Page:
Vakantiehuis De Vorster Pastorie (Broekhuizenvorst) - Historical information

Historical information

History of Broekhuizenvorst

The former duchy named “Gelre” consisted of 4 parts. The three northern parts use to form “Neder-Gelre”, from which the province Gelderland was later formed. The southern part of this duchy was the 4th part of Gelre and was called “Opper-Gelre”. Geographically speaking these area’s aren’t connected, but together they are a part of the duchy Gelre (1).
Broekhuizenvorst was part of the part “Opper-Gelre”; this part was governmentally divided in 7 posts. Broekhuizenvorst was part of the post Kessel; a post situated on the left side of the river Maas. The country manor in this post were represented by the forest overseer of Kessel, the duke of Gelre himself. Broekhuizenvorst used to be governmentally connected to Swolgen. They had a common court of aldermen (who was responsible for the administrative tasks and was the ones whom passed judgement), under the chairmanship of the forest overseer of Kessel. In the post Kessel this position was performed in the 16th and in the first deccenia of the 17th century by a prominent dynasty the “Van Wittenhorst” family (1).
The duchy Gelre was contracted to the “Habsbursge empire” under the reign of Karel V. In 1572 both Neder-Gelre as Opper-Gelre actively took part in the resistance against the Spanish crown. At the end of the Eighty Years War the duchy Gelre was split at the Peace of Munster in 1648. Neder-Gelre was connected to the Republic of the Seven United Netherlands as the Dutch province Gelderland. The Opper-Gelre however was, during the period 1580-1590, connected to the Spanish Netherlands (aka the Southern Netherlands). At that time Opper-Gelre was divided in 8 post; Kessel, Geldern, Straelen, Wachtendonk, Kriekenbeek, Monfort, Middelaar and Erkelenz. With Venlo and Roermond as it’s most important cities (1).
The financial problems of the Spanish royal family in 1648 made the duke of Gelre sell the rights to a few manors. Around 1673 the manors Broekhuizenvorst, Swolgen, Kessel, Venray, Helden, Wanssum, Baarlo and Blerick from the post Kessel were redirected to the new lord. Through this sale François Guillaume de Fleming, lord of Aldenspech and Wymarck, became the first owner of both Broekhuizenvorst and Swolgen. In 1727 Broekhuizenvorst was sold to Hendrick Ignatius Schenk van Nydeggen, lord of Ooijen, which meant that Broekhuizenvorst and Swolgen gained their own court of aldermen. Next to the manor Broekhuizenvorst lay the manor Ooijen, which had it’s own court of aldermen. However in 1771 the court of aldermen van Broekhuizenvorst and Ooijen were combined (1).
Problems surrounding the Spanish air to the thrown at the beginning of the 18th century resulted in the Spanish Succession War (1701-1713). The end of this war fell together with the the Peace of Munster (1713), the Treaty of Rastatt (1714) and the Barrier tractate (1715). Due to this fact Opper-Gelre was divided under the king of Prussia, whom got the biggest share, that is the eastern side of the river Maas. This consisted of the posts and cities Geldern, Straelen, Wachtendonk, Kriekenbeek and Middelaar and the manors Arcen, Well and Afferden. Also the post and land of Kessel on the western side of the river Maas was owned by him. The rest was divided over the States-General of the Republic and the Austrian Habsburg emperor (1).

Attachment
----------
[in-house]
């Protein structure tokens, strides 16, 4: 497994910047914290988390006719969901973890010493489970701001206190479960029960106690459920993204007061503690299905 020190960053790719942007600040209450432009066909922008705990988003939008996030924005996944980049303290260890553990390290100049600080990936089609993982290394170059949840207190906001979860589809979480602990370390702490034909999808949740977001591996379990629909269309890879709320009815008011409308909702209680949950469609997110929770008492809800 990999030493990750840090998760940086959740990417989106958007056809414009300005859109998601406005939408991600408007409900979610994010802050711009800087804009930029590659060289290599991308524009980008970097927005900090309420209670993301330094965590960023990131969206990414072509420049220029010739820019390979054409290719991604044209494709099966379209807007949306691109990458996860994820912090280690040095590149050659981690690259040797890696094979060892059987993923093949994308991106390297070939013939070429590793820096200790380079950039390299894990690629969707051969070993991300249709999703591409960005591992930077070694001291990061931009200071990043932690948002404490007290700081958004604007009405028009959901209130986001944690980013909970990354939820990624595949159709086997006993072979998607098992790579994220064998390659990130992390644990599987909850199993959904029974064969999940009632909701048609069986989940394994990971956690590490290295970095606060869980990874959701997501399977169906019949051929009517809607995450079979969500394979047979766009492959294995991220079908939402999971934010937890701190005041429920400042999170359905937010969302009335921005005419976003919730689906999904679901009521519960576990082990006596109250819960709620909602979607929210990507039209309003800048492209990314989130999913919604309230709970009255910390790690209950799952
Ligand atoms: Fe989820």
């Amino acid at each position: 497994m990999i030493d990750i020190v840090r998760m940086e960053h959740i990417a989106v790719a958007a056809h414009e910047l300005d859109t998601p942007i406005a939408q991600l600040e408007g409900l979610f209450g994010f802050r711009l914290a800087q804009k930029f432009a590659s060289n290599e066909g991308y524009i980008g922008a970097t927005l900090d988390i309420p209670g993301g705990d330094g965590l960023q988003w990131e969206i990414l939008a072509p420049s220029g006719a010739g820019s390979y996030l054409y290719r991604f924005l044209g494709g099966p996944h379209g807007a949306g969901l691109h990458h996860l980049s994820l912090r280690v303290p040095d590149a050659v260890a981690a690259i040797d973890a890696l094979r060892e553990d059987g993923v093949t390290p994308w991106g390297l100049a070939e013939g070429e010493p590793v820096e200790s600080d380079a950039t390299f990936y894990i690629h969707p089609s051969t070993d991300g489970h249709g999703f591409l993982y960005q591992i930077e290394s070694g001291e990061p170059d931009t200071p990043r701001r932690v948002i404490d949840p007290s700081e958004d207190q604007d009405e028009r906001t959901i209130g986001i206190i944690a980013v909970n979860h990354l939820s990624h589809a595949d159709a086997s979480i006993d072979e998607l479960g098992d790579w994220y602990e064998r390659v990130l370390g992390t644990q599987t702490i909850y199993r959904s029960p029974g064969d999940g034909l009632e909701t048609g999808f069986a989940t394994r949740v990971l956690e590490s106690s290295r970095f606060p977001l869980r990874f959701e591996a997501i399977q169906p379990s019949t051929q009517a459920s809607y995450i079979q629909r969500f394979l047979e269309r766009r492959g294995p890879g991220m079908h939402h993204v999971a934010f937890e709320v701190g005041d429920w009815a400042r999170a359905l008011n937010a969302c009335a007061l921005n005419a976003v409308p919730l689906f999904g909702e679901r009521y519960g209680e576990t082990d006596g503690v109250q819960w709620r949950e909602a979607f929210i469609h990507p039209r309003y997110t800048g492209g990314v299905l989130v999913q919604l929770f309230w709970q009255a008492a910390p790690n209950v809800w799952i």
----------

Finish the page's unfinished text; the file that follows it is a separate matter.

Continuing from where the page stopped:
After the French armies came back in 1794 to take over the Southern Netherlands the French period started, which lasted for two decennia. After a few removal and replacement of old government in 1798 the Prussian Gelre became part of the department Roer, which meant the end of the courts of eldermen (1).
From 1800 Broekhuizenvorst, Ooijen and Broekhuizen were made into one local authority called Broekhuizen. Next the influence of the local authority and the courts of eldermen, there was also the influence from the church, namely the parsonage. Often the region of the parsonage coincided with that of the court of eldermen or the local authority. However Broekhuizenvorst and Ooijen were a exception. Even though Broekhuizenvorst and Swolgen had a combined court of eldermen (from 1729 onwards) and the manor Ooijen had their own separate court of eldermen, Swolgen was a separate parsonage. Broekhuizenvorst and Oijen formed a parsonage together. Also the manor Broekhuizen had it’s own court of eldermen and local authority. They only became a independent parsonage after separation of the parsonage Broekhuizenvorst in 1484 (1).
The name Broekhuizenvorst
The name Broekhuizenvorst is probably derived from the early medieval term “foreest”. A foreest was a hunting ground reserved for a lord, in a wide stretched village or estate (2). At first Broekhuizenvorst was only called “Vorst”, but in the 15th century they added the part “Broekhuizen”. The neighbour villages “Broekhuizen” and “ Broekhuizenvorst” had a good relationships with each other long before the name change. The churches of both villages formely were a part of each other; they were managed from the parsonage Broekhuizenvorst. In 1484 the churches were separated (2). All in all the place where you are staying now has a long history to it!
The arms of Broekhuizenvorst
The arms of Broekhuizenvorst consists of the messiah, who holds a globe in his left hand. These arms Broekhuizenvorst had up until the 30th of August 1651. When Broekhuizenvorst gained it’s own court of eldermen in 1727 this arms was also used (2).
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